Newly developed biocarbon to increase electrical conductivity in sustainable polyamide 12 composites

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College of Forest Resources and Environmental Science


Sustainable manufacture caused shift in automotive manufacturing practices. Polymer-based composites make up almost 15% mass of the entire vehicle, most importantly the fuel system of the vehicle. Poor electrical conductivity of the polymer composites leads to electrostatic deposition, which can lead to issues. Carbon based synthetic fillers like carbon fiber and carbon nanotubes are attractive options to develop electrically conductive composites, owing to their excellent electrical and mechanical properties. However, the production process of these reinforcements is highly time and energy intensive making it quite expensive and not quite sustainable. Lignocellulosic feedstock can be carbonized at a high treatment temperature of ≥1000°C to produce electrically conductive biocarbon filler. In this study biocarbon fibers developed using Douglas fir pulp, were incorporated into polyamide 12 matrix to develop composites. The composites were fabricated using hot compression mounting. At a filler loading of 7.5 wt% the composites reported log electrical conductivity value of −6.67 S/cm and at 35 wt% filler loading rate the composite conductivity was −0.31 S/cm. An electrical conductivity of −8.70 S/cm for polyamide 6 composites filled with 20 wt% carbon fiber and −1.03 S/cm were reported for 40 wt% carbon fiber concentration in reviewed literature. The electrical conductivity values for the samples with 20 and 40 wt% carbon fibers are significantly lower compared to the biochar fiber filled composites at 25 and 35 wt% biochar filler loading rates, indicating the effectiveness of the biochar filler as a conductive filler in developing electrically conductive, sustainable composites.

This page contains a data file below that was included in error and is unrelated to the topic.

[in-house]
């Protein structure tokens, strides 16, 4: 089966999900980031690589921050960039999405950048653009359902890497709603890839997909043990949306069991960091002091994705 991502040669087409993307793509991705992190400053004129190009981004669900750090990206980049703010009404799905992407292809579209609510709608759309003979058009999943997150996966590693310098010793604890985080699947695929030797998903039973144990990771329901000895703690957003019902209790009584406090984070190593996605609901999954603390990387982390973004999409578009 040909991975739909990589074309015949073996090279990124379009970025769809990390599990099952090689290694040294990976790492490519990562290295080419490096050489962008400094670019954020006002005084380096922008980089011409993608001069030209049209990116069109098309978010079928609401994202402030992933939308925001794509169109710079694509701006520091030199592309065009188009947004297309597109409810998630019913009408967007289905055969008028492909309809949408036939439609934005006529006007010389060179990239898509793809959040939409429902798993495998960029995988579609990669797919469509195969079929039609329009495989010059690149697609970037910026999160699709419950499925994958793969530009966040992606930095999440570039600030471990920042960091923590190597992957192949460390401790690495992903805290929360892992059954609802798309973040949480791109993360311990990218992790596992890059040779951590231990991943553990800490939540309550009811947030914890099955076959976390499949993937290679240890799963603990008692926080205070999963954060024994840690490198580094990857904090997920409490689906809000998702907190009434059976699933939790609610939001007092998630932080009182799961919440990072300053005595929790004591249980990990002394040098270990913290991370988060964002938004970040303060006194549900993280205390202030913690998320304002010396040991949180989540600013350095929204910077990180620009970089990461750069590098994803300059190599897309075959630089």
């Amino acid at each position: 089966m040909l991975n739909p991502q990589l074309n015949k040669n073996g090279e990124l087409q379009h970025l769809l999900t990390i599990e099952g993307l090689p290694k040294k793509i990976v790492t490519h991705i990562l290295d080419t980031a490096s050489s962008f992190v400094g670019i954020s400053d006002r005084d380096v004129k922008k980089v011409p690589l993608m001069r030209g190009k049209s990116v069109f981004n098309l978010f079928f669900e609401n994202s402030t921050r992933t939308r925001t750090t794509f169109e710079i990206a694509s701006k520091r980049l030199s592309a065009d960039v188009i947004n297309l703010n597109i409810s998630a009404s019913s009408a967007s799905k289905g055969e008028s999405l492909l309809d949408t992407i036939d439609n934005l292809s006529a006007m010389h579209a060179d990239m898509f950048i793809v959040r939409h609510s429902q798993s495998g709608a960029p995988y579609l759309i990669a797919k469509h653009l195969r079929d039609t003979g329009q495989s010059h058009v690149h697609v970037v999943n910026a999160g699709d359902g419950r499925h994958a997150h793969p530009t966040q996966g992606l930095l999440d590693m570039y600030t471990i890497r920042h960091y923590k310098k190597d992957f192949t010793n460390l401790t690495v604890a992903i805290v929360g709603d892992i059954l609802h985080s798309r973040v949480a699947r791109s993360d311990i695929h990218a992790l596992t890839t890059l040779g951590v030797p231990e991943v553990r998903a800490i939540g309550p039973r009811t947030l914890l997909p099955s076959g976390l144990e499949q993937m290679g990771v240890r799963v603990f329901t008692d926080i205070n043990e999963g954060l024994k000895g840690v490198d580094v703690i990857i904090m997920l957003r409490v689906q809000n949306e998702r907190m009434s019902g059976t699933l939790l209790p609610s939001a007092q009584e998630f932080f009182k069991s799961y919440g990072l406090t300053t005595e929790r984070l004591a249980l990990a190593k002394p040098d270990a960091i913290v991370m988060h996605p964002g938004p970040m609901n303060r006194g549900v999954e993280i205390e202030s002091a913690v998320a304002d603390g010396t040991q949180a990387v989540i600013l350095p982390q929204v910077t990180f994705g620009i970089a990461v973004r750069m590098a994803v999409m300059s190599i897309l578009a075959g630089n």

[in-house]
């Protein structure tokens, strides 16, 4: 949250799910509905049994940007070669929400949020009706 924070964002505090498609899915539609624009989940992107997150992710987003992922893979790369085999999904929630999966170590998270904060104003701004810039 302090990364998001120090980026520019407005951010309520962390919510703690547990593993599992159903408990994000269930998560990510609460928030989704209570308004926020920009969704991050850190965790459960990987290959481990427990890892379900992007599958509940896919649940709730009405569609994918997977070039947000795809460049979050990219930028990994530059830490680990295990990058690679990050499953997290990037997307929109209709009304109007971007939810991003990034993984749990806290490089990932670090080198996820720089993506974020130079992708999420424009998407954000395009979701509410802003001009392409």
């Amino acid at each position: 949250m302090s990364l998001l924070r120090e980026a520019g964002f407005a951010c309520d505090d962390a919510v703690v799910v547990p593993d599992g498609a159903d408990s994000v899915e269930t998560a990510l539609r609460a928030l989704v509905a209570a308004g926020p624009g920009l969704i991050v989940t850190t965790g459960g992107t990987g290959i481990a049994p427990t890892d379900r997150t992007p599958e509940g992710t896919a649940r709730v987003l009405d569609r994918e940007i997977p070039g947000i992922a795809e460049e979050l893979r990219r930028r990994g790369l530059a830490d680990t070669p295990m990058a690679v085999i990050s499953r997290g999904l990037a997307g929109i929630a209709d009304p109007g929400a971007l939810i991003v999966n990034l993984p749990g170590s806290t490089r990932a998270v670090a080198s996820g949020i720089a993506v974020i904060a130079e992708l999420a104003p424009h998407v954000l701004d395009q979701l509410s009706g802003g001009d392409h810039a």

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Polymer Composites